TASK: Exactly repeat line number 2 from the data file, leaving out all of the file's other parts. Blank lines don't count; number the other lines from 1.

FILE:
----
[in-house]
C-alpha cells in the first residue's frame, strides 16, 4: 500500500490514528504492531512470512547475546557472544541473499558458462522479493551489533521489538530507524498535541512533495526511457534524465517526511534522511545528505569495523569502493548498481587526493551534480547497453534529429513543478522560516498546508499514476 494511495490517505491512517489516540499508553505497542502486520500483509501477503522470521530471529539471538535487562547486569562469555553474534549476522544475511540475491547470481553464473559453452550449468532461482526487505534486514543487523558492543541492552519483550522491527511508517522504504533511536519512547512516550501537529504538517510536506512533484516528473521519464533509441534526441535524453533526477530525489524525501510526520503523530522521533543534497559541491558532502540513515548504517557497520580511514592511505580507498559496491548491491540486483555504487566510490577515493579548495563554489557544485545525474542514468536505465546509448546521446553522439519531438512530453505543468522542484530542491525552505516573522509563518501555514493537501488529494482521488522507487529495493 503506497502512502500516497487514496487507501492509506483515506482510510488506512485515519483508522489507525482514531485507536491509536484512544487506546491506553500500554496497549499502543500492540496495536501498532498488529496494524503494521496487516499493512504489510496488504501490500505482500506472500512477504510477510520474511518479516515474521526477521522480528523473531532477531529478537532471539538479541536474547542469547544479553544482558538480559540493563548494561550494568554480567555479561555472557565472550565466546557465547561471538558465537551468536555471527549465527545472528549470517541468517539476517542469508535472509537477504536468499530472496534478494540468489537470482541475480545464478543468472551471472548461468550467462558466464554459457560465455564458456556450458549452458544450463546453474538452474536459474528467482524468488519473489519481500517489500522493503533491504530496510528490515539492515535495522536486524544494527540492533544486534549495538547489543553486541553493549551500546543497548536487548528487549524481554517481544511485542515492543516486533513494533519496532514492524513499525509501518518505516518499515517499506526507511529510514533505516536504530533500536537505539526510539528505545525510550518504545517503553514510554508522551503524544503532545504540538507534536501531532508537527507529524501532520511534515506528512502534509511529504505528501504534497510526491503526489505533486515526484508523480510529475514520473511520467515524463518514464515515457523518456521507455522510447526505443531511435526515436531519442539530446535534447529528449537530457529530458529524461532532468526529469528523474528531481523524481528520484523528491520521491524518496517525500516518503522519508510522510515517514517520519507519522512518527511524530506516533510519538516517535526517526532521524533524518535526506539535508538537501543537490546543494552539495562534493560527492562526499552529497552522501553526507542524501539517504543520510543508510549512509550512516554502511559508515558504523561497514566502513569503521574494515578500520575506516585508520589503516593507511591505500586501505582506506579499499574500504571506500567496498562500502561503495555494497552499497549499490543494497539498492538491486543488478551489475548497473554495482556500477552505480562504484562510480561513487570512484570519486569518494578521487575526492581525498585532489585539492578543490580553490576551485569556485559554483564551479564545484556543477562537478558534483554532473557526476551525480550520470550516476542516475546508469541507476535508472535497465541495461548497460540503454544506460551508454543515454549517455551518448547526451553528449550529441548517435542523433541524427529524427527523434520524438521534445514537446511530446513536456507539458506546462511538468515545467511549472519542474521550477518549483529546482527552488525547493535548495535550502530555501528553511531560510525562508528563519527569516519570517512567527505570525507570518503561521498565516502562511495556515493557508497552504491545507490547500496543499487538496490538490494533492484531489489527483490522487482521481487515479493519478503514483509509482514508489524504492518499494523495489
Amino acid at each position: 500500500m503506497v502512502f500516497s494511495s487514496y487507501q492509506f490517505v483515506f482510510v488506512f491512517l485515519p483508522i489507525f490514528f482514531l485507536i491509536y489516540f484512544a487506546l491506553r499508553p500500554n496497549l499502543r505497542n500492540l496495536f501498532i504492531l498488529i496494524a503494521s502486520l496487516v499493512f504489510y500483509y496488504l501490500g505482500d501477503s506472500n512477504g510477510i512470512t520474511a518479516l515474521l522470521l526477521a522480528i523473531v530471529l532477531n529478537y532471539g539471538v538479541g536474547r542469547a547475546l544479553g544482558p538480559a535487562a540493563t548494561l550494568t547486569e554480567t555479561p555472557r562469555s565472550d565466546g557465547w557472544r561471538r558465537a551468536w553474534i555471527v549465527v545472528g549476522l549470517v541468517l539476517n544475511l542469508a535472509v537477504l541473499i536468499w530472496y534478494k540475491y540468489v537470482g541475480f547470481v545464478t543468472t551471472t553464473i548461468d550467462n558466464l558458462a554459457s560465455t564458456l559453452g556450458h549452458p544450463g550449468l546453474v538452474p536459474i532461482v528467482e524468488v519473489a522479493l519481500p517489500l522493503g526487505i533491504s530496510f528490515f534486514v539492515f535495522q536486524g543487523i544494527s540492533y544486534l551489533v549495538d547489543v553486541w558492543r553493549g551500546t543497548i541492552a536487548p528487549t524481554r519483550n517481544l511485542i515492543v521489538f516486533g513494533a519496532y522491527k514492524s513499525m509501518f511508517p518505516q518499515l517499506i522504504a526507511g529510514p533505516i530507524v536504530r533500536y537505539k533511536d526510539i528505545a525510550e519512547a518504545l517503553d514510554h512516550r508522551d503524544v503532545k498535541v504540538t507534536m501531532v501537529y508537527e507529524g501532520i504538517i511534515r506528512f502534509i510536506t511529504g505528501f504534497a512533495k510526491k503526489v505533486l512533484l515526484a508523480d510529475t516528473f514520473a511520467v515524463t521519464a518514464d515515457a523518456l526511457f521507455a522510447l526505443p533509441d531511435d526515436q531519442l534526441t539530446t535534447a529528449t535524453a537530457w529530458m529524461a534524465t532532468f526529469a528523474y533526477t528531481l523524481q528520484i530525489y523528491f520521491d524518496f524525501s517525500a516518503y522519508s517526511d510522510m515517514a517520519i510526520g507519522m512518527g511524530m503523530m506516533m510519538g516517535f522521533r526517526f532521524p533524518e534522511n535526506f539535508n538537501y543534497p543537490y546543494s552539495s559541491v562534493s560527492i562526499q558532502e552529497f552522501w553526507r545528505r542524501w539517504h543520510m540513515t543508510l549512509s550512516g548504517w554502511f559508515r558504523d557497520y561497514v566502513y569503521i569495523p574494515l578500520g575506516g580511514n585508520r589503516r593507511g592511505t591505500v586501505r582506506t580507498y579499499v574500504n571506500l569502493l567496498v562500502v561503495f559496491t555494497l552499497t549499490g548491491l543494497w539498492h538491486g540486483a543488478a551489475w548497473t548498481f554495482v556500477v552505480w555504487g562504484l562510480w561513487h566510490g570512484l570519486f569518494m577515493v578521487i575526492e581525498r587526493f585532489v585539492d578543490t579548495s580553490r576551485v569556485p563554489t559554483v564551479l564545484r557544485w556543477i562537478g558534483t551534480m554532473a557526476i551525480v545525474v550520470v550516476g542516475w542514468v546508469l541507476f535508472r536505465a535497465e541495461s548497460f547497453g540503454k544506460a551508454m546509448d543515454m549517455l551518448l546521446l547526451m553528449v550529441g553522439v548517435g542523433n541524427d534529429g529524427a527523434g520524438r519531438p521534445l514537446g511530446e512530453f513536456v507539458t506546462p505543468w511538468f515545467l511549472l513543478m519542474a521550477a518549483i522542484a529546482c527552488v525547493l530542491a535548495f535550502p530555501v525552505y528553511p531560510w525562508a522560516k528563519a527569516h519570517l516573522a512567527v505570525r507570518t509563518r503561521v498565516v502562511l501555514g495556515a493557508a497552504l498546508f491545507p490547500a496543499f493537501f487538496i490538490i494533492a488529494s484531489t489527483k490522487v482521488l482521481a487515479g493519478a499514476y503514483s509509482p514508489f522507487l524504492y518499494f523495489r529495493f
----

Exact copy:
C-alpha cells in the first residue's frame, strides 16, 4: 500500500490514528504492531512470512547475546557472544541473499558458462522479493551489533521489538530507524498535541512533495526511457534524465517526511534522511545528505569495523569502493548498481587526493551534480547497453534529429513543478522560516498546508499514476 494511495490517505491512517489516540499508553505497542502486520500483509501477503522470521530471529539471538535487562547486569562469555553474534549476522544475511540475491547470481553464473559453452550449468532461482526487505534486514543487523558492543541492552519483550522491527511508517522504504533511536519512547512516550501537529504538517510536506512533484516528473521519464533509441534526441535524453533526477530525489524525501510526520503523530522521533543534497559541491558532502540513515548504517557497520580511514592511505580507498559496491548491491540486483555504487566510490577515493579548495563554489557544485545525474542514468536505465546509448546521446553522439519531438512530453505543468522542484530542491525552505516573522509563518501555514493537501488529494482521488522507487529495493 503506497502512502500516497487514496487507501492509506483515506482510510488506512485515519483508522489507525482514531485507536491509536484512544487506546491506553500500554496497549499502543500492540496495536501498532498488529496494524503494521496487516499493512504489510496488504501490500505482500506472500512477504510477510520474511518479516515474521526477521522480528523473531532477531529478537532471539538479541536474547542469547544479553544482558538480559540493563548494561550494568554480567555479561555472557565472550565466546557465547561471538558465537551468536555471527549465527545472528549470517541468517539476517542469508535472509537477504536468499530472496534478494540468489537470482541475480545464478543468472551471472548461468550467462558466464554459457560465455564458456556450458549452458544450463546453474538452474536459474528467482524468488519473489519481500517489500522493503533491504530496510528490515539492515535495522536486524544494527540492533544486534549495538547489543553486541553493549551500546543497548536487548528487549524481554517481544511485542515492543516486533513494533519496532514492524513499525509501518518505516518499515517499506526507511529510514533505516536504530533500536537505539526510539528505545525510550518504545517503553514510554508522551503524544503532545504540538507534536501531532508537527507529524501532520511534515506528512502534509511529504505528501504534497510526491503526489505533486515526484508523480510529475514520473511520467515524463518514464515515457523518456521507455522510447526505443531511435526515436531519442539530446535534447529528449537530457529530458529524461532532468526529469528523474528531481523524481528520484523528491520521491524518496517525500516518503522519508510522510515517514517520519507519522512518527511524530506516533510519538516517535526517526532521524533524518535526506539535508538537501543537490546543494552539495562534493560527492562526499552529497552522501553526507542524501539517504543520510543508510549512509550512516554502511559508515558504523561497514566502513569503521574494515578500520575506516585508520589503516593507511591505500586501505582506506579499499574500504571506500567496498562500502561503495555494497552499497549499490543494497539498492538491486543488478551489475548497473554495482556500477552505480562504484562510480561513487570512484570519486569518494578521487575526492581525498585532489585539492578543490580553490576551485569556485559554483564551479564545484556543477562537478558534483554532473557526476551525480550520470550516476542516475546508469541507476535508472535497465541495461548497460540503454544506460551508454543515454549517455551518448547526451553528449550529441548517435542523433541524427529524427527523434520524438521534445514537446511530446513536456507539458506546462511538468515545467511549472519542474521550477518549483529546482527552488525547493535548495535550502530555501528553511531560510525562508528563519527569516519570517512567527505570525507570518503561521498565516502562511495556515493557508497552504491545507490547500496543499487538496490538490494533492484531489489527483490522487482521481487515479493519478503514483509509482514508489524504492518499494523495489